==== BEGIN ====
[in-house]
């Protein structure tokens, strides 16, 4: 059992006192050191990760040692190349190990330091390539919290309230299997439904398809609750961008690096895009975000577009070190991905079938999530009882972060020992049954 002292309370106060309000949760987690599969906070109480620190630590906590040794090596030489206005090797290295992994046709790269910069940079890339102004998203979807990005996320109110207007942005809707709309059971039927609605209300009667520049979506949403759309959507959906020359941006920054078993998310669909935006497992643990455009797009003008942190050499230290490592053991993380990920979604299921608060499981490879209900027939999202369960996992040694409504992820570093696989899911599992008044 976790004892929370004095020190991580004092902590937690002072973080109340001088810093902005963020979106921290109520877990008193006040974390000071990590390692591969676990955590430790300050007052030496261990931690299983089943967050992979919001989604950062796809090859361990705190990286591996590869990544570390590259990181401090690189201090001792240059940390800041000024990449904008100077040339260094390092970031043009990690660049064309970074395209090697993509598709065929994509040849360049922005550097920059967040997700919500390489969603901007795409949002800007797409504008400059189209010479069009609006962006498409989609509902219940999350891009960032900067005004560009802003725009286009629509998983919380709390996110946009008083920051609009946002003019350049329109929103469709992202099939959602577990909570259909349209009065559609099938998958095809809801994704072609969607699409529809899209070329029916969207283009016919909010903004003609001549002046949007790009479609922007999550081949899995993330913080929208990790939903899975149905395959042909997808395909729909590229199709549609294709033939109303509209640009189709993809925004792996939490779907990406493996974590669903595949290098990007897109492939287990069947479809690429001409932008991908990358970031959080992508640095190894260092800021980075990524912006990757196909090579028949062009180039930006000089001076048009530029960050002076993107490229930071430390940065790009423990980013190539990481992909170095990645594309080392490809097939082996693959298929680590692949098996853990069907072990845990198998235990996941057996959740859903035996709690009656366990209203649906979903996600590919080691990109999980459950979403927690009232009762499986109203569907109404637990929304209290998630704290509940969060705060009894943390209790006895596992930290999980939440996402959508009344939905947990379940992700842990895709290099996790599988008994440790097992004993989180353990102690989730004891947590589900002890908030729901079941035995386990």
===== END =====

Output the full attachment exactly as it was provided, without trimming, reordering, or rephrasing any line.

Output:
[in-house]
């Protein structure tokens, strides 16, 4: 059992006192050191990760040692190349190990330091390539919290309230299997439904398809609750961008690096895009975000577009070190991905079938999530009882972060020992049954 002292309370106060309000949760987690599969906070109480620190630590906590040794090596030489206005090797290295992994046709790269910069940079890339102004998203979807990005996320109110207007942005809707709309059971039927609605209300009667520049979506949403759309959507959906020359941006920054078993998310669909935006497992643990455009797009003008942190050499230290490592053991993380990920979604299921608060499981490879209900027939999202369960996992040694409504992820570093696989899911599992008044 976790004892929370004095020190991580004092902590937690002072973080109340001088810093902005963020979106921290109520877990008193006040974390000071990590390692591969676990955590430790300050007052030496261990931690299983089943967050992979919001989604950062796809090859361990705190990286591996590869990544570390590259990181401090690189201090001792240059940390800041000024990449904008100077040339260094390092970031043009990690660049064309970074395209090697993509598709065929994509040849360049922005550097920059967040997700919500390489969603901007795409949002800007797409504008400059189209010479069009609006962006498409989609509902219940999350891009960032900067005004560009802003725009286009629509998983919380709390996110946009008083920051609009946002003019350049329109929103469709992202099939959602577990909570259909349209009065559609099938998958095809809801994704072609969607699409529809899209070329029916969207283009016919909010903004003609001549002046949007790009479609922007999550081949899995993330913080929208990790939903899975149905395959042909997808395909729909590229199709549609294709033939109303509209640009189709993809925004792996939490779907990406493996974590669903595949290098990007897109492939287990069947479809690429001409932008991908990358970031959080992508640095190894260092800021980075990524912006990757196909090579028949062009180039930006000089001076048009530029960050002076993107490229930071430390940065790009423990980013190539990481992909170095990645594309080392490809097939082996693959298929680590692949098996853990069907072990845990198998235990996941057996959740859903035996709690009656366990209203649906979903996600590919080691990109999980459950979403927690009232009762499986109203569907109404637990929304209290998630704290509940969060705060009894943390209790006895596992930290999980939440996402959508009344939905947990379940992700842990895709290099996790599988008994440790097992004993989180353990102690989730004891947590589900002890908030729901079941035995386990």